/. linked to a newly granted patent by Amazon. I am all for good patents, but given the number of … er … not so good ones I’ve read through, as well as obvious rehashing of existing work … I don’t know what to make of this one.
This seems … well … like patenting any instance of a market exchanging money for computer time and/or storage, based upon a pricing model determined by past histories or current demand/availability. Ok, it uses a web service.
But apart from this … This feels … well … overly broad.
Ignore that for the moment. Focus upon what it grants Amazon. Basically the right to license the concept of implementing an instance of a market.
So, my question is, given the direction I see HPC going (deskside supers and remote EC2/Eka like machines), who is going to sue first. Will Amazon start taking public and private clouds to court to secure their ‘rights’ to this ‘invention’? Or, in their own self interest, will Microsoft et al. start going after Amazon to knock this patent over?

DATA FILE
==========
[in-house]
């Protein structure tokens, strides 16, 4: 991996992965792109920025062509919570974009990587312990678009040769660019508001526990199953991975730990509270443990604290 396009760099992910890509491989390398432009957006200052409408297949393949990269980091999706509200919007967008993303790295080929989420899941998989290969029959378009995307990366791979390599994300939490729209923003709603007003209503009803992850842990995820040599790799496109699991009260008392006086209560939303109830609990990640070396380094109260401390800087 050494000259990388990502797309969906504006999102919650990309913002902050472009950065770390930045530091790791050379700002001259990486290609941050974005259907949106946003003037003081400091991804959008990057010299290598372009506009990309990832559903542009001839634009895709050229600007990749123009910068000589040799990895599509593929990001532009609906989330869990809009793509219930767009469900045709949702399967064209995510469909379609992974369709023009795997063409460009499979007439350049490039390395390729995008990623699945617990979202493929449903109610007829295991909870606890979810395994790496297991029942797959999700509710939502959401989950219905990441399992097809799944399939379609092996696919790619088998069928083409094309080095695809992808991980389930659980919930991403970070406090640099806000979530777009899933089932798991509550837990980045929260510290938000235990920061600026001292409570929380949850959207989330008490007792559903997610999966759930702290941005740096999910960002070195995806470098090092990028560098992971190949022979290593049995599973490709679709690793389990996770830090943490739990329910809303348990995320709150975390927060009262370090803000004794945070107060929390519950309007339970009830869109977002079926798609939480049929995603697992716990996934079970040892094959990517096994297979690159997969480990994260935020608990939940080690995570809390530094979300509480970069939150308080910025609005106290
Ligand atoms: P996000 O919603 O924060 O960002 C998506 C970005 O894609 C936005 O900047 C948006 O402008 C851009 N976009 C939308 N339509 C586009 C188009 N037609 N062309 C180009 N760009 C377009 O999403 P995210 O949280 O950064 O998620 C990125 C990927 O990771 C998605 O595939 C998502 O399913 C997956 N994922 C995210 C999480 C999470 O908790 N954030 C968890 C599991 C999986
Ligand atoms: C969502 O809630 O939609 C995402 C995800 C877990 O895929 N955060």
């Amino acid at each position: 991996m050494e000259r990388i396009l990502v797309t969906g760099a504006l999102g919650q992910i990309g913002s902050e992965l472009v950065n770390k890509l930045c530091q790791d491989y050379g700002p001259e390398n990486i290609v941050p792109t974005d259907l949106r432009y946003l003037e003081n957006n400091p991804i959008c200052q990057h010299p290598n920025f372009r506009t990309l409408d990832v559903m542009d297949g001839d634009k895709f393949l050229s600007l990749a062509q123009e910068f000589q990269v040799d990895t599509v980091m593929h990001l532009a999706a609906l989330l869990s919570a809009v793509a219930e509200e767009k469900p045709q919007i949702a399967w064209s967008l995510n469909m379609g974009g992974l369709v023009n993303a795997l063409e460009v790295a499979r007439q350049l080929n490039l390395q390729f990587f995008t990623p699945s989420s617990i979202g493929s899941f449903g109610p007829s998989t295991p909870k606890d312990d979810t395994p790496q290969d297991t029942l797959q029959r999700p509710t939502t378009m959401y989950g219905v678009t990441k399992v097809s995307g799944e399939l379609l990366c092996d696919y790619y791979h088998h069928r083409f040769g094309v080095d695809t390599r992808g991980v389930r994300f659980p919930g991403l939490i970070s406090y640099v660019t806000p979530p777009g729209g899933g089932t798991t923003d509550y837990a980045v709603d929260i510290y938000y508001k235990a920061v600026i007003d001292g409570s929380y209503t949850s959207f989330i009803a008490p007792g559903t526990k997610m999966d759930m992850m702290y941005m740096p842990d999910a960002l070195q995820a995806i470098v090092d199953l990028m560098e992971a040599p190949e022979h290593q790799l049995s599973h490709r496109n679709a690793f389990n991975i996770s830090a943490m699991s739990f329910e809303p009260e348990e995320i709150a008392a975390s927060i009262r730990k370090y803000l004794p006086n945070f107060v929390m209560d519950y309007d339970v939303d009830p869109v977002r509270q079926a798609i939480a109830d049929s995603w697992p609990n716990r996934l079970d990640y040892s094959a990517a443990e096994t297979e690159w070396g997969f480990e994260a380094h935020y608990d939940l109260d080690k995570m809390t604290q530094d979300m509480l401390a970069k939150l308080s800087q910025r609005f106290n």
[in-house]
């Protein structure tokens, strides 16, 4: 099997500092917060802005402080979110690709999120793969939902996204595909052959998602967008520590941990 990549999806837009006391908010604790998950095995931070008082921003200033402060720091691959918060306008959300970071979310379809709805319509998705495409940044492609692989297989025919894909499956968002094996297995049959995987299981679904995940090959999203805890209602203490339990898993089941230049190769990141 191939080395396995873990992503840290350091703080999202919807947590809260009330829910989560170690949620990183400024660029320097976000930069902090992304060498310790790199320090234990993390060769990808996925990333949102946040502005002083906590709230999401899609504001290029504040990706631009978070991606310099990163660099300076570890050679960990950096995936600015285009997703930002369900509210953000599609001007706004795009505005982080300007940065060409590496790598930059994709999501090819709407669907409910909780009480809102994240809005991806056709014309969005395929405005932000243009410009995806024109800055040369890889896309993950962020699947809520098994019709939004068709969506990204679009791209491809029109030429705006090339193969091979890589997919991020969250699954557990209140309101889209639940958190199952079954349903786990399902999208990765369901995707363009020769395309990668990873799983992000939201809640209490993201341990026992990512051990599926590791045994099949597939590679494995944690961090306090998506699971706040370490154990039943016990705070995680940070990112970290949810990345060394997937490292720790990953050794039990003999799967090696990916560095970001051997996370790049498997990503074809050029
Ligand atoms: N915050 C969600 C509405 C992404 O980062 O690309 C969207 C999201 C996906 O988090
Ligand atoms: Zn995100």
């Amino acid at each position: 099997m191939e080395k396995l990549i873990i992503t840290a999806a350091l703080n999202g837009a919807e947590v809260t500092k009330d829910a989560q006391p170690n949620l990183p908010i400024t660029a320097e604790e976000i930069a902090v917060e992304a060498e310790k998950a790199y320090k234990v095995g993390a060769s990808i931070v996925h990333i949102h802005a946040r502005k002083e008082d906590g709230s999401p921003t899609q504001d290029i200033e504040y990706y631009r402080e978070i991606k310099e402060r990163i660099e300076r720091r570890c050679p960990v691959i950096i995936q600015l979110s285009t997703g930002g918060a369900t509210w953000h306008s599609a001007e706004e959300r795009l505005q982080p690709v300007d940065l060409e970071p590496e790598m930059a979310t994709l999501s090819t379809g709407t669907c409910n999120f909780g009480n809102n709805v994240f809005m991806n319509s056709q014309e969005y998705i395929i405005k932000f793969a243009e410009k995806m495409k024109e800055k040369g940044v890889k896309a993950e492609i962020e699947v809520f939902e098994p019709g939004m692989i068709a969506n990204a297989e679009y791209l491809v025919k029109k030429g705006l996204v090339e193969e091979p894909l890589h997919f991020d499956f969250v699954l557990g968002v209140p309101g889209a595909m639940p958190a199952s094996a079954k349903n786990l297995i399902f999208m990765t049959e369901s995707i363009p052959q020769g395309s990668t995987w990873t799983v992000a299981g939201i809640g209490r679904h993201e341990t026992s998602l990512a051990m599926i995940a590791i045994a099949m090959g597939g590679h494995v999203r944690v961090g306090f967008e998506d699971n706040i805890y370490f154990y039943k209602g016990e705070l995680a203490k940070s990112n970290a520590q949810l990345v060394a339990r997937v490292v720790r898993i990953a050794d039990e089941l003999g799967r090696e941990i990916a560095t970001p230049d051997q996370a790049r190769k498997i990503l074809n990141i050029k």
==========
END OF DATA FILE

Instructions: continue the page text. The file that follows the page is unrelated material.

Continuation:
Some times in an arms race, you have to have the participants agree that certain weapons are off limits. Biologicals and similar fall into this category. I’d argue that this patent, is roughly the equivalent of a weaponized biowarfare system.
This is bad for a number of reasons. The simplest is as follows.
This discussion erupted on the beowulf list today. I responded to a question on this, pointing out that prestige adds nothing to the bottom line. What matters is, not so curiously, the bottom line. One author disagreed with me. His point was that prestige class systems translated into sales for the relevant vendors. I think … Read moreDo the heroic class systems provide a benefit to their vendors in terms of follow on sales?